Optical pumping improves laser output

High-power output in a circular TEM00 beam has been achieved from a semiconductor laser. The design allows, through series combination, scalable powers as high as 20 W; such a compact, efficient device would be valuable for applications in optical communications and optical storage. The optically pumped vertical-external-cavity surface-emitting laser (VECSEL), conceived by Aram Mooradian and designed with coworker Mark Kuznetsov while at Micracor Inc. (Acton, MA), operated continuous-wave (CW) a

Optical pumping improves laser output

David Appell

High-power output in a circular TEM00 beam has been achieved from a semiconductor laser. The design allows, through series combination, scalable powers as high as 20 W; such a compact, efficient device would be valuable for applications in optical communications and optical storage. The optically pumped vertical-external-cavity surface-emitting laser (VECSEL), conceived by Aram Mooradian and designed with coworker Mark Kuznetsov while at Micracor Inc. (Acton, MA), operated continuous-wave (CW) at a wavelength near 1004 nm with output powers of 0.69 W in a TEM11 mode, 0.52 W in a TEM00 mode, and 0.37 W coupled to a single-mode fiber. The developers claim all these results to be record levels.1

Erbium-doped fiber amplifiers (EDFAs) in optical communication systems require 0.l-0.5 W of CW optical pum¥power in single-mode fiber; conventional semiconductor lasers, such as edge-emitting lasers, wide-stripe lasers, and vertical-cavity surface-emitting lasers (VCSELs) have various disadvantages in either beam profile or output power. Optically pumped semiconductor (OPS) VECSELs combine the approaches of diode-pumped solid-state (DPSS) lasers and semiconductor quantum-well (QW) VCSELs, drawing on the advantages of both.

OPS-VECSEL design

The OPS-VECSEL device uses an external spherical mirror as the output coupler of the cavity, producing a cavity length of about 20 mm (see figure on p. 20). About 1-2 W of output from a commercial multimode diode laser was pumped onto a strain-compensated multiple-quantum-well indium gallium ar senide/gallium arsenide phosphide/gallium arsenide (InGaAs/ GaAsP/GaAs) wafer structure, which converted the pum¥power to the circular fundamental transverse mode with a beam diameter of about 100-110 µm. The OPS-VECSEL, with pum¥laser and accompanying optics, fits within a 3-cm-long package, is tunable, and can be modulated at much higher speeds than a DPSS laser. Significantly, the output power of the OPS-VECSEL can be scaled to the multiwatt range by using multiple pumps and gain elements in series.2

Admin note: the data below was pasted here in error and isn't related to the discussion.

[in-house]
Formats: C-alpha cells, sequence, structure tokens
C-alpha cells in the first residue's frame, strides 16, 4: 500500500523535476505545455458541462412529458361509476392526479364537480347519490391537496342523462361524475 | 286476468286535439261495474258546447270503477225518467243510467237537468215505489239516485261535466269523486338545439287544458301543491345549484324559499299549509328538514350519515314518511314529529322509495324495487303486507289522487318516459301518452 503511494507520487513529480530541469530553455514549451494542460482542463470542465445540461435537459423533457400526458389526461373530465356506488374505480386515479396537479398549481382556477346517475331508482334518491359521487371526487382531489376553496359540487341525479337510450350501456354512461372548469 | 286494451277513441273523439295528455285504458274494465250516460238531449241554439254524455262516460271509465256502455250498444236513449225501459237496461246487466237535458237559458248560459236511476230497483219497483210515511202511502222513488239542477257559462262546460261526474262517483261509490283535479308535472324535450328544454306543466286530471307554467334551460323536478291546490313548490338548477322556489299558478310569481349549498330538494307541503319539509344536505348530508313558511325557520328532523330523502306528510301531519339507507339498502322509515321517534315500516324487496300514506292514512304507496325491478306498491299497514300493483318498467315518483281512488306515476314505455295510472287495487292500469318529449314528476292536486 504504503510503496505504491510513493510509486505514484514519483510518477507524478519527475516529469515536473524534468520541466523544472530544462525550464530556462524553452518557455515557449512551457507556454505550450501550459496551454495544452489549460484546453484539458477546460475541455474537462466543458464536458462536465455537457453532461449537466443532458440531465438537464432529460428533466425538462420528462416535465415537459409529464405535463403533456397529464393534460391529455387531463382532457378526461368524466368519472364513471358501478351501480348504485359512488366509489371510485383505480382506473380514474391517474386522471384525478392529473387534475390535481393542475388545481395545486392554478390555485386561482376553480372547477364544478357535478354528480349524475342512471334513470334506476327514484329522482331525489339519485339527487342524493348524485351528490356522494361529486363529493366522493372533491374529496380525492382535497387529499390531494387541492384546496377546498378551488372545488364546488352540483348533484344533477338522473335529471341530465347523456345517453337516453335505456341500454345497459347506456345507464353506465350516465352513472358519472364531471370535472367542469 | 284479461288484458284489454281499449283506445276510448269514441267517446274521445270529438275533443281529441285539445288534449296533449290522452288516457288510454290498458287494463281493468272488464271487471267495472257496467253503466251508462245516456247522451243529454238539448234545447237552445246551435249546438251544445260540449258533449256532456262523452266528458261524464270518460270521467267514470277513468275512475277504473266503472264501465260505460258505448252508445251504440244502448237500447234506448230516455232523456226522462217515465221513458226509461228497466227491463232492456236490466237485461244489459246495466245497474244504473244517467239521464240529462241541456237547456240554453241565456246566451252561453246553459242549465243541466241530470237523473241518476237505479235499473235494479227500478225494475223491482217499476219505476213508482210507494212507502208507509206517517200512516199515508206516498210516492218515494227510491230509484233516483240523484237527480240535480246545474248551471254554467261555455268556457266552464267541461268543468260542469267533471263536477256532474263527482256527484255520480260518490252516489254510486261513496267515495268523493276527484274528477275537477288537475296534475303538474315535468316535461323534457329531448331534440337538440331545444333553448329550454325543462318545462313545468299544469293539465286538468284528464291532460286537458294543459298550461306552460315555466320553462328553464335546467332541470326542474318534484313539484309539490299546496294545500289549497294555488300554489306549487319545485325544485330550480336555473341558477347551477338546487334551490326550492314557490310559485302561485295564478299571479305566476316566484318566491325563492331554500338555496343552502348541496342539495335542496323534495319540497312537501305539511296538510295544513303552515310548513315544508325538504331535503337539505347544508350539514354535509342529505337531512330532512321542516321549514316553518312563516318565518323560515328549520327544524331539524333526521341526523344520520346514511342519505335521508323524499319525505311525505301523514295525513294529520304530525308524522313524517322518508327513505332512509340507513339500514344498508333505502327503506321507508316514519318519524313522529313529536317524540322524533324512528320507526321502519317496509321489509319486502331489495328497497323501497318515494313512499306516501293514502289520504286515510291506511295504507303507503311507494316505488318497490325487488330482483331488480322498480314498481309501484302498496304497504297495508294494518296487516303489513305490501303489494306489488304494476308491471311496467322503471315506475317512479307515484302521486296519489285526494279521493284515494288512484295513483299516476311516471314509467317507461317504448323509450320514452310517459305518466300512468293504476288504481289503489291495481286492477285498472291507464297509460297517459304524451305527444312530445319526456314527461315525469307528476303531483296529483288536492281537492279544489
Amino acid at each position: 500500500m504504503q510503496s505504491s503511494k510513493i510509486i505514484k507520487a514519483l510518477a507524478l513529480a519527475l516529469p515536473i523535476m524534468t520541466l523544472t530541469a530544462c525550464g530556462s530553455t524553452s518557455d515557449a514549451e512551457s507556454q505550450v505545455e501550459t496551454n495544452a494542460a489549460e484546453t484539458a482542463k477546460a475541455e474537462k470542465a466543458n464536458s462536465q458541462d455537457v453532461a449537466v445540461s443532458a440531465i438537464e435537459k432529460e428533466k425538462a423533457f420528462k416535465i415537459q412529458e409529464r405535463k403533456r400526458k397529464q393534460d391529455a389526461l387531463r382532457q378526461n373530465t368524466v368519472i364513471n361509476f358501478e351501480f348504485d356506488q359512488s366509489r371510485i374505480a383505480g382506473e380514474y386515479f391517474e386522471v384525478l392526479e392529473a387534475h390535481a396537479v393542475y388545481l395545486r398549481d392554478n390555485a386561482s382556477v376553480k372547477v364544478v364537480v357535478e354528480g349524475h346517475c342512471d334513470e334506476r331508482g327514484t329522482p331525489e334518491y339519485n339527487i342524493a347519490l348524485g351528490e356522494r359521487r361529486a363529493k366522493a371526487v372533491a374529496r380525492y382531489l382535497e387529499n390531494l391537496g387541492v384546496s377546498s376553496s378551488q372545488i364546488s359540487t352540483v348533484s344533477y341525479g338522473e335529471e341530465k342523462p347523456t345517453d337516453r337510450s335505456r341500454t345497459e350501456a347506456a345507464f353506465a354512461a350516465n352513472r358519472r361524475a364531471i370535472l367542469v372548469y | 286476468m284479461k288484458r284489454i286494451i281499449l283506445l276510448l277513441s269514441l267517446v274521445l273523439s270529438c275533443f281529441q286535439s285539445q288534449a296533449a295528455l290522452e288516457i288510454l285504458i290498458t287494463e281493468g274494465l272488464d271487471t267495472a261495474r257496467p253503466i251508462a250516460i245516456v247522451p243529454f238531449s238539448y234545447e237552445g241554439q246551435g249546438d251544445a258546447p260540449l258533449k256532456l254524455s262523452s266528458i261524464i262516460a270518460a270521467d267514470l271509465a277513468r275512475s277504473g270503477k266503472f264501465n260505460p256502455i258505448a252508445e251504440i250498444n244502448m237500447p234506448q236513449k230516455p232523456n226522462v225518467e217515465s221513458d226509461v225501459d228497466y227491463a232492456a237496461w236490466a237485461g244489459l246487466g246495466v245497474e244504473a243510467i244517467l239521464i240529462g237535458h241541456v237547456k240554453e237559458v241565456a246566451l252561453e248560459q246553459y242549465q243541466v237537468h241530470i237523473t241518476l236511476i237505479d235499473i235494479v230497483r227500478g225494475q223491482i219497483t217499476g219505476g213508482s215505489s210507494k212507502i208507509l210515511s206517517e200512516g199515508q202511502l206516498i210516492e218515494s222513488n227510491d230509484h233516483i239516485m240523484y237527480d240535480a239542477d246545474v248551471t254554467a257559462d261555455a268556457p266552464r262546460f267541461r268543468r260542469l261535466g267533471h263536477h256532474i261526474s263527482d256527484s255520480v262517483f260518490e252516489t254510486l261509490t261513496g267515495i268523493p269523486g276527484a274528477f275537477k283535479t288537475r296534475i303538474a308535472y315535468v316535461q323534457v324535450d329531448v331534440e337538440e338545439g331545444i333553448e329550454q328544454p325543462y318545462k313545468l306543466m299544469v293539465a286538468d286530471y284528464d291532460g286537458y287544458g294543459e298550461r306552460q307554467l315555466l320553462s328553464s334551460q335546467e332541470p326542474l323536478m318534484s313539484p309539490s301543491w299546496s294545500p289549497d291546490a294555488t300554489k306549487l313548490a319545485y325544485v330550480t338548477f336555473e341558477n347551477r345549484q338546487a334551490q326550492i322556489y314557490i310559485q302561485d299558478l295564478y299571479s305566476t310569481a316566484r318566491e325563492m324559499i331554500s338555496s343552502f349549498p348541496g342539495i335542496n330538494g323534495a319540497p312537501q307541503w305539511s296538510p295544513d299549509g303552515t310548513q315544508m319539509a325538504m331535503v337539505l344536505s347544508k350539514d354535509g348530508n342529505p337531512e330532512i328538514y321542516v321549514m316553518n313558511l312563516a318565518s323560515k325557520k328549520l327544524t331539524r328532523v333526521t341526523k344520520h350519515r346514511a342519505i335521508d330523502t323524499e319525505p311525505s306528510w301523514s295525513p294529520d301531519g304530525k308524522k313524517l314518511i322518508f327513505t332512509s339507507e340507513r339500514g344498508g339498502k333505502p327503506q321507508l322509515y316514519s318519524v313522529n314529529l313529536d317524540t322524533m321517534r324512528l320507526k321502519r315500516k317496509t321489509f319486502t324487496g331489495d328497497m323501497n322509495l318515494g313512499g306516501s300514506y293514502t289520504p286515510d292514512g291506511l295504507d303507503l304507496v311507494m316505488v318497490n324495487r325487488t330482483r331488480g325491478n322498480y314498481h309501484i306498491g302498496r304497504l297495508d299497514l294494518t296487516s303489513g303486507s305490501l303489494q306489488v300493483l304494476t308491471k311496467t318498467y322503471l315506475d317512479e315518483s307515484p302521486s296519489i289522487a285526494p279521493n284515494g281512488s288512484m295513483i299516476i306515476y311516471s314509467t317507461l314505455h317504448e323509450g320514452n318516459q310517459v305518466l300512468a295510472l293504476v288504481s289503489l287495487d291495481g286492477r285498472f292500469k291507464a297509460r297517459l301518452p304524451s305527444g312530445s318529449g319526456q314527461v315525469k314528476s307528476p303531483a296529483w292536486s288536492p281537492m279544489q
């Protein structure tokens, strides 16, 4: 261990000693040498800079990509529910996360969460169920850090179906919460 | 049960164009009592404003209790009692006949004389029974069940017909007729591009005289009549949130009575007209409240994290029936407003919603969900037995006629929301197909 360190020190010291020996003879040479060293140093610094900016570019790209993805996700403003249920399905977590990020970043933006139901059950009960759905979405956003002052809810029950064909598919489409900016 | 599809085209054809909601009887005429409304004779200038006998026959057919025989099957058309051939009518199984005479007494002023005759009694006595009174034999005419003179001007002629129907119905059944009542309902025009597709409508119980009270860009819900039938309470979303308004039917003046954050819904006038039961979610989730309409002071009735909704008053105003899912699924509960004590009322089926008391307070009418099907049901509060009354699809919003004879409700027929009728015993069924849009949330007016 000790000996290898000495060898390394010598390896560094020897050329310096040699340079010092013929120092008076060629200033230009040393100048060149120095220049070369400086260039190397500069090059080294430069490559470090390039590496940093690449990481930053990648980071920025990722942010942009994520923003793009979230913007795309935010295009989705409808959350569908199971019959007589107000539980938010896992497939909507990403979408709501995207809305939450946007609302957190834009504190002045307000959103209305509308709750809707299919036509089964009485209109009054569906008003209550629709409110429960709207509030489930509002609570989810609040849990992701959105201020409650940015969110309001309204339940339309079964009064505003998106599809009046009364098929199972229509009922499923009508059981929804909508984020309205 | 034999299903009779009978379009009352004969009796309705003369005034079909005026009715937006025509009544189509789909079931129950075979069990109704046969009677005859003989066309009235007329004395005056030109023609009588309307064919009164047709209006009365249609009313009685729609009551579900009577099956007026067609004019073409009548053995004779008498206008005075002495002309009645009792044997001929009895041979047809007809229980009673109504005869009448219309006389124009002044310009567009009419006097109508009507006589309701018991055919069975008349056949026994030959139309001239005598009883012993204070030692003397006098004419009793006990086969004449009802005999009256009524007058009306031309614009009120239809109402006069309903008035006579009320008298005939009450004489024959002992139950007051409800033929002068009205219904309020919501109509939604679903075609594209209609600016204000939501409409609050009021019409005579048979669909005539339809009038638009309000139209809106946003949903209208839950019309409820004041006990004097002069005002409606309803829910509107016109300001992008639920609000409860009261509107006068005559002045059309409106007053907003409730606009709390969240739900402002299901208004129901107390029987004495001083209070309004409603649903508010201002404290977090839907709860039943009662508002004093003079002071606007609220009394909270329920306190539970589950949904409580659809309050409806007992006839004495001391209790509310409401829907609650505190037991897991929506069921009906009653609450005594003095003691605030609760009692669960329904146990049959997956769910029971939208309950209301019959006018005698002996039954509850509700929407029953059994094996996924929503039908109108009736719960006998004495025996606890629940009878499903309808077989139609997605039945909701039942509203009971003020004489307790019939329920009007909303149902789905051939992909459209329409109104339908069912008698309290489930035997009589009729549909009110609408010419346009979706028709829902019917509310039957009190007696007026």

"This represents a milestone demonstration," said Mooradian, now at AMTEK (Winchester, MA). "For the first time you`re able to operate a semiconductor laser like a more-common run-of-the-mill laser that has a high-quality, round Gaussian beam coming out of it. With this multiple-bounce approach it`s possible to scale that u¥with a circular beam to power levels that were just not possible before," all in a laser with a head size that would fit into the palm of a hand. The OPS-VECSEL is comparable to a DPSS laser but with a higher efficiency--71% of the 0.52 W of TEM00 output was coupled into an uncoated single-mode fiber, an amount that could be improved to as much as 80% by antireflection-coating the fiber and improving lens transmission.

Coherent Inc. (Santa Clara, CA) has acquired Mooradian`s patent on optically pumped semiconductor lasers and is working to bring the OPS-VECSEL technology to the marketplace (see Laser Focus World, June 1997, p. 133). Coherent expects to have laser sources to pum¥EDFAs deployable for the cable TV market in about a year, according to Jean-Michel Pelaprat, director of Coherent`s Commercial Business Unit, also, potentially, praseodymium (Pr)-doped fiber amplifiers (PDFAs), which require pum¥energy at 1017 nm. Products for the telecommunications market need Bellcore qualification, which would take an additional 12 to 18 months, according to Pelaprat.

REFERENCES

1. M. Kuznetsov et al., IEEE Phot. Technol. Lett. 9, 1064 (1997).

2. A. Mooradian, US Patent #5,131,002.

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